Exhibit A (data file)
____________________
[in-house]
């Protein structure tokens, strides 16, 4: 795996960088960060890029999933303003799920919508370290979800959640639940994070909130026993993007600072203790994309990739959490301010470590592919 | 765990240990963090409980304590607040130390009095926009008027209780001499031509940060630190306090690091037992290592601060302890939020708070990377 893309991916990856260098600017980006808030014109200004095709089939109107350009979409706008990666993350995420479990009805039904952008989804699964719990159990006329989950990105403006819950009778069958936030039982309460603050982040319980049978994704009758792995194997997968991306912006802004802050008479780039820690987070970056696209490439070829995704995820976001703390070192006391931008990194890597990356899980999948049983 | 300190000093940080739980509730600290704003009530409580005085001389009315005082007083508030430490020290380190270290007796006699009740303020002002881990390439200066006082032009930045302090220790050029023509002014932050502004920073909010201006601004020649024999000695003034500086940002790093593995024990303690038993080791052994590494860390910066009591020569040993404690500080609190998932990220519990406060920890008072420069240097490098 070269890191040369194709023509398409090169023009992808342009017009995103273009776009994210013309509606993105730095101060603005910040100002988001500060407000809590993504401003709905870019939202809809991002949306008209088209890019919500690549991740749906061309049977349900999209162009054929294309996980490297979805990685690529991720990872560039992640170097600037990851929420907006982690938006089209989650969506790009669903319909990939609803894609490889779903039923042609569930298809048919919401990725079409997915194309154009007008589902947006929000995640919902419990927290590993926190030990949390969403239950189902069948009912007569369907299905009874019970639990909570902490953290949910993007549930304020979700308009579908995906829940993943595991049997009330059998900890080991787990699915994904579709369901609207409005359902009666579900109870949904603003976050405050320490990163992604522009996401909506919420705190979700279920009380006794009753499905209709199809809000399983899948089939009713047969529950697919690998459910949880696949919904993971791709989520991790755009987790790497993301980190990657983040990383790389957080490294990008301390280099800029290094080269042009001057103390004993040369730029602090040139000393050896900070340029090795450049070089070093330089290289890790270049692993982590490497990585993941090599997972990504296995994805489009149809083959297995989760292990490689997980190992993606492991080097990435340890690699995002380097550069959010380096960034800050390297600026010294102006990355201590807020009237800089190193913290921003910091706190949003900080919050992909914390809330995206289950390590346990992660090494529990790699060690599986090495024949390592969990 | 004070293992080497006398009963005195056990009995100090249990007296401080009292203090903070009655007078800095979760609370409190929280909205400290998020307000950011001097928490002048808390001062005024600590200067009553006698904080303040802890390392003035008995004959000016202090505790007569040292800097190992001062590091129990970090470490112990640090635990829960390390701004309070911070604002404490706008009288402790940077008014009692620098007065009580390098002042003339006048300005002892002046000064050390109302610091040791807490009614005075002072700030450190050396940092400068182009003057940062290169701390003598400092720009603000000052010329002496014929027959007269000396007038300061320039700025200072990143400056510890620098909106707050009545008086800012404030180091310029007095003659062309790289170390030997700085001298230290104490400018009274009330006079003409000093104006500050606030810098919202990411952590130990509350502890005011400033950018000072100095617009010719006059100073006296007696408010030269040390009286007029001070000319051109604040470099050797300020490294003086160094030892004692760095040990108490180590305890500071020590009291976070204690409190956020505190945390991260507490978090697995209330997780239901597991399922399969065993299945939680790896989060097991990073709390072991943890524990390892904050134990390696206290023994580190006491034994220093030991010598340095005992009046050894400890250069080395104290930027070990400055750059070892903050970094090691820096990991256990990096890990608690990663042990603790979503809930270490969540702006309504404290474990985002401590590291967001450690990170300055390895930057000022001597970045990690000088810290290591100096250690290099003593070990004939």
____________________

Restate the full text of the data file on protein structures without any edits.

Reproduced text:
[in-house]
């Protein structure tokens, strides 16, 4: 795996960088960060890029999933303003799920919508370290979800959640639940994070909130026993993007600072203790994309990739959490301010470590592919 | 765990240990963090409980304590607040130390009095926009008027209780001499031509940060630190306090690091037992290592601060302890939020708070990377 893309991916990856260098600017980006808030014109200004095709089939109107350009979409706008990666993350995420479990009805039904952008989804699964719990159990006329989950990105403006819950009778069958936030039982309460603050982040319980049978994704009758792995194997997968991306912006802004802050008479780039820690987070970056696209490439070829995704995820976001703390070192006391931008990194890597990356899980999948049983 | 300190000093940080739980509730600290704003009530409580005085001389009315005082007083508030430490020290380190270290007796006699009740303020002002881990390439200066006082032009930045302090220790050029023509002014932050502004920073909010201006601004020649024999000695003034500086940002790093593995024990303690038993080791052994590494860390910066009591020569040993404690500080609190998932990220519990406060920890008072420069240097490098 070269890191040369194709023509398409090169023009992808342009017009995103273009776009994210013309509606993105730095101060603005910040100002988001500060407000809590993504401003709905870019939202809809991002949306008209088209890019919500690549991740749906061309049977349900999209162009054929294309996980490297979805990685690529991720990872560039992640170097600037990851929420907006982690938006089209989650969506790009669903319909990939609803894609490889779903039923042609569930298809048919919401990725079409997915194309154009007008589902947006929000995640919902419990927290590993926190030990949390969403239950189902069948009912007569369907299905009874019970639990909570902490953290949910993007549930304020979700308009579908995906829940993943595991049997009330059998900890080991787990699915994904579709369901609207409005359902009666579900109870949904603003976050405050320490990163992604522009996401909506919420705190979700279920009380006794009753499905209709199809809000399983899948089939009713047969529950697919690998459910949880696949919904993971791709989520991790755009987790790497993301980190990657983040990383790389957080490294990008301390280099800029290094080269042009001057103390004993040369730029602090040139000393050896900070340029090795450049070089070093330089290289890790270049692993982590490497990585993941090599997972990504296995994805489009149809083959297995989760292990490689997980190992993606492991080097990435340890690699995002380097550069959010380096960034800050390297600026010294102006990355201590807020009237800089190193913290921003910091706190949003900080919050992909914390809330995206289950390590346990992660090494529990790699060690599986090495024949390592969990 | 004070293992080497006398009963005195056990009995100090249990007296401080009292203090903070009655007078800095979760609370409190929280909205400290998020307000950011001097928490002048808390001062005024600590200067009553006698904080303040802890390392003035008995004959000016202090505790007569040292800097190992001062590091129990970090470490112990640090635990829960390390701004309070911070604002404490706008009288402790940077008014009692620098007065009580390098002042003339006048300005002892002046000064050390109302610091040791807490009614005075002072700030450190050396940092400068182009003057940062290169701390003598400092720009603000000052010329002496014929027959007269000396007038300061320039700025200072990143400056510890620098909106707050009545008086800012404030180091310029007095003659062309790289170390030997700085001298230290104490400018009274009330006079003409000093104006500050606030810098919202990411952590130990509350502890005011400033950018000072100095617009010719006059100073006296007696408010030269040390009286007029001070000319051109604040470099050797300020490294003086160094030892004692760095040990108490180590305890500071020590009291976070204690409190956020505190945390991260507490978090697995209330997780239901597991399922399969065993299945939680790896989060097991990073709390072991943890524990390892904050134990390696206290023994580190006491034994220093030991010598340095005992009046050894400890250069080395104290930027070990400055750059070892903050970094090691820096990991256990990096890990608690990663042990603790979503809930270490969540702006309504404290474990985002401590590291967001450690990170300055390895930057000022001597970045990690000088810290290591100096250690290099003593070990004939």